Boulogne


BOULOGNE    Boulonnais (pays).

  1. A medieval county in northern France;
  2. A petit gouvernement in the Ancien Régime;
  3. A Bishopric.
Français : Douves du château-musée et coupole ...

Français : Douves du château-musée et coupole de la basilique à Boulogne sur Mer (Photo credit: Wikipedia)

The town of Boulogne-sur-Mer stands on  the English Channel as it becomes the Straits of Dover.

1.  The County was an old Carolingian one and in the 10th century was held either by the Count of Flanders or a member of his family.  In the 1030s it was held by the Count of Ponthieu (which is to the south of the Boulonnais) and from the 1040s until 1125 by three Counts called Eustace.   Eustace II’s first wife was the sister of Edward the Confessor.   He also held land in Kent, notably at Dover, where he and his men were the cause of a crisis in 1051.  Eustace II  later took part in the Conquest, but the Conqueror was more difficult to influence than the Confessor.  His two younger sons were prominent in the First Crusade.   Godfrey of Bouillon became the Keeper of the Holy Sepulchre in 1099, and was succeeded in 1100 by his brother Baldwin, who did not share Godfrey’s scruples and so did not hesitate to become King of Jerusalem.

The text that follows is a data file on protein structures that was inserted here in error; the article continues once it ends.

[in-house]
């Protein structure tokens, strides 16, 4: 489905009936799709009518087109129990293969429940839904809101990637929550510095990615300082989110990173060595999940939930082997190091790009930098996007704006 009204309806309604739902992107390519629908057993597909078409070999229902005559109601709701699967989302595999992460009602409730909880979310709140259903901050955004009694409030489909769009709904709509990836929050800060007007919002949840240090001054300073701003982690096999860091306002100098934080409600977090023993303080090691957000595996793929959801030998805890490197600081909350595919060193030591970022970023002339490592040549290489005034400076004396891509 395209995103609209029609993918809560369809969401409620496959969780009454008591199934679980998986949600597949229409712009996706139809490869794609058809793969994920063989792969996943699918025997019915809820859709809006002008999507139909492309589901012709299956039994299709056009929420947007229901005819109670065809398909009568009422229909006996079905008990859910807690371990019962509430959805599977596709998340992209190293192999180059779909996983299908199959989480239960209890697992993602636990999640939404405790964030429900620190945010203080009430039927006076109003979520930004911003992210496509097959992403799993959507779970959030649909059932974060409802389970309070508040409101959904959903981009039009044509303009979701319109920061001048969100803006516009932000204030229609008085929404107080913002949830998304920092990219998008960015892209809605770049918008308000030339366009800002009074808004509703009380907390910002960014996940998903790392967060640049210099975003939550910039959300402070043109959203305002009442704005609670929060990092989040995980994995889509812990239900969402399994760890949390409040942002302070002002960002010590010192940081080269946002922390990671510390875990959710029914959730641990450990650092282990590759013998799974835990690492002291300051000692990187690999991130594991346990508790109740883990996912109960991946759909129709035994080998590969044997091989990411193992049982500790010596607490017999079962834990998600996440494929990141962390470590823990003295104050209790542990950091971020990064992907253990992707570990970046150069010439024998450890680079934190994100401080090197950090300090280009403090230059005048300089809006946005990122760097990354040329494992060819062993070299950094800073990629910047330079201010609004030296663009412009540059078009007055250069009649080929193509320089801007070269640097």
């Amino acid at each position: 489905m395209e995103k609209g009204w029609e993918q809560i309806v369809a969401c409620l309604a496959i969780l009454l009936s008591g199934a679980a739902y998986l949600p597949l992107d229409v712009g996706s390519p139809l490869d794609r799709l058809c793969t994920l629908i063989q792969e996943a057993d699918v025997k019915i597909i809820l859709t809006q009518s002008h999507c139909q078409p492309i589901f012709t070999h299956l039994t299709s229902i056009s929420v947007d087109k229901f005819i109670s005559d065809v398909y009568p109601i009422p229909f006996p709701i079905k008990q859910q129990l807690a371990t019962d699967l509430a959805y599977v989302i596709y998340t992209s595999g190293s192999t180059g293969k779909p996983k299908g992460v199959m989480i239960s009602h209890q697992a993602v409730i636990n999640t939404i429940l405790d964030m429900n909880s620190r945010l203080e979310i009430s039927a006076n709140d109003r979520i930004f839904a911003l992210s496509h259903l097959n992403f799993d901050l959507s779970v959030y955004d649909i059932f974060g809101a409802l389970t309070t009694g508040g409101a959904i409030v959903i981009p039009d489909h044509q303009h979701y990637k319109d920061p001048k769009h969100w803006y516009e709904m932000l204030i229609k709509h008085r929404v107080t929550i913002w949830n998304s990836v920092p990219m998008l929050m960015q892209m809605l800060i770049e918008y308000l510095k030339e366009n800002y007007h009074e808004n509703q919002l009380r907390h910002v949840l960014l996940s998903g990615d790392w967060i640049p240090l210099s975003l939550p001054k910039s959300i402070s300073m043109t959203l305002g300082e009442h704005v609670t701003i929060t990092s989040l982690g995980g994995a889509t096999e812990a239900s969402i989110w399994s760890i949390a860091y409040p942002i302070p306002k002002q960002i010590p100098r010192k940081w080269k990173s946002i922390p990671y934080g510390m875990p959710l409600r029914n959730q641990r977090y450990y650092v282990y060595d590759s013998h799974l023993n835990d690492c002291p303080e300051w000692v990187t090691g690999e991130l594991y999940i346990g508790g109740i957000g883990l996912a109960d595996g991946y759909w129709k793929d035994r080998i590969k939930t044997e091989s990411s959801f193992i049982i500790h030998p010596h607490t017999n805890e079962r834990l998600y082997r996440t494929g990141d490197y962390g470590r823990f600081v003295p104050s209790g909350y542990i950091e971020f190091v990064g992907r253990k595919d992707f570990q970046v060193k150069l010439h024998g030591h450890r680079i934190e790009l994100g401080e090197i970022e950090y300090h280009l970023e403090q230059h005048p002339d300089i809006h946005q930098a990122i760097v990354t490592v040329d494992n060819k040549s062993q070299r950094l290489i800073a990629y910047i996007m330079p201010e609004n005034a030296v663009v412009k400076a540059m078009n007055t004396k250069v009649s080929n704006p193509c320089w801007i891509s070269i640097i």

Their brother, Eustace III, left Boulogne to his daughter, Matilda, who was married to Stephen of Blois, King of England 1135-54.   Their two sons died childless;  Mary, the heiress, was taken from a nunnery and married to the brother of the Count of Flanders.   She left an heiress, Ida, who carried the County to four husbands in succession.   In her turn she left an heiress, Matilda, who married a brother of the King of France and then Alfonso, brother of the King of Portugal.  When Alfonso succeeded to the Kingdom in 1245, he ditched the Countess Matilda, and Boulogne later passed to her cousin, the Duke of Brabant, who gave it to his aunt, the wife of the Count of Auvergne.   For more than a century and a half these two small counties, miles apart, were jointly held, until in 1419 Philip the Good, Duke of Burgundy, grabbed Boulogne to round off his territories in Artois.  The King of France recognised the acquisition in 1435, but on the death of Charles the Rash in 1477, King Louis XI united Boulogne to France.

The town was temporarily lost in 1544 when Henry VIII seized it for England, though it was returned in 1550.

2.  The Boulonnais remained a separate petit gouvernement, and as such a military command, though small in size.   Boulogne’s neighbour, Artois, was a Spanish possession until the reign of Louis XIV.  As far as much of the civil and fiscal admistration was concerned, the Boulonnais was joined to Picardy in the généralité of Amiens.

In 1790 the Boulonnais and Artois were joined to form the Department of the  Pas-de-Calais.

3.  There was a diocese of Boulogne in the late Roman era, but it was soon absorbed into that of Thérouanne.   The town of Thérouanne was sacked in 1553 during the war between France and Spain, and the diocese was eventually replaced by three new ones, including Boulogne, which was created in the province of Reims in 1567.   It was suppressed in 1790, when Arras became the diocese for the Pas-de-Calais.

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